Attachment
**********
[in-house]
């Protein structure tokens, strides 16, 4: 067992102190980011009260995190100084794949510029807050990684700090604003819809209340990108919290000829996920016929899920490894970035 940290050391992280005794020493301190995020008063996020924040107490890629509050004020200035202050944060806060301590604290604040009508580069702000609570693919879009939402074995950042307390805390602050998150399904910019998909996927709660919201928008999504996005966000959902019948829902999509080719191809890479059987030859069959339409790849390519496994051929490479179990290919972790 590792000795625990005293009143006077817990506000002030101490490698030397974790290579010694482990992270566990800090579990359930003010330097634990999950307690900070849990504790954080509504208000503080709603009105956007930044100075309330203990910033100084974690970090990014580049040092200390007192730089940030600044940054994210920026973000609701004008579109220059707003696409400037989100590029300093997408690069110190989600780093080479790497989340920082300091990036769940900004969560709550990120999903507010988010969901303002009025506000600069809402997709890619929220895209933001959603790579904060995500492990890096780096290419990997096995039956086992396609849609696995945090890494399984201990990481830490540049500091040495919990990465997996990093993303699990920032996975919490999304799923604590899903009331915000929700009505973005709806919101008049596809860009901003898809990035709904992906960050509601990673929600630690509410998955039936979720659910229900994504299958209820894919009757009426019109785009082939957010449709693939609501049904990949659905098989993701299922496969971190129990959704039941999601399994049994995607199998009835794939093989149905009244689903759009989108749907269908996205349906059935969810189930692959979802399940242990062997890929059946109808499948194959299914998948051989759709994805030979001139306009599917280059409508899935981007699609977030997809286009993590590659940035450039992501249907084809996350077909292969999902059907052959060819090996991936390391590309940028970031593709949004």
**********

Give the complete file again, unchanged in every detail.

[in-house]
């Protein structure tokens, strides 16, 4: 067992102190980011009260995190100084794949510029807050990684700090604003819809209340990108919290000829996920016929899920490894970035 940290050391992280005794020493301190995020008063996020924040107490890629509050004020200035202050944060806060301590604290604040009508580069702000609570693919879009939402074995950042307390805390602050998150399904910019998909996927709660919201928008999504996005966000959902019948829902999509080719191809890479059987030859069959339409790849390519496994051929490479179990290919972790 590792000795625990005293009143006077817990506000002030101490490698030397974790290579010694482990992270566990800090579990359930003010330097634990999950307690900070849990504790954080509504208000503080709603009105956007930044100075309330203990910033100084974690970090990014580049040092200390007192730089940030600044940054994210920026973000609701004008579109220059707003696409400037989100590029300093997408690069110190989600780093080479790497989340920082300091990036769940900004969560709550990120999903507010988010969901303002009025506000600069809402997709890619929220895209933001959603790579904060995500492990890096780096290419990997096995039956086992396609849609696995945090890494399984201990990481830490540049500091040495919990990465997996990093993303699990920032996975919490999304799923604590899903009331915000929700009505973005709806919101008049596809860009901003898809990035709904992906960050509601990673929600630690509410998955039936979720659910229900994504299958209820894919009757009426019109785009082939957010449709693939609501049904990949659905098989993701299922496969971190129990959704039941999601399994049994995607199998009835794939093989149905009244689903759009989108749907269908996205349906059935969810189930692959979802399940242990062997890929059946109808499948194959299914998948051989759709994805030979001139306009599917280059409508899935981007699609977030997809286009993590590659940035450039992501249907084809996350077909292969999902059907052959060819090996991936390391590309940028970031593709949004």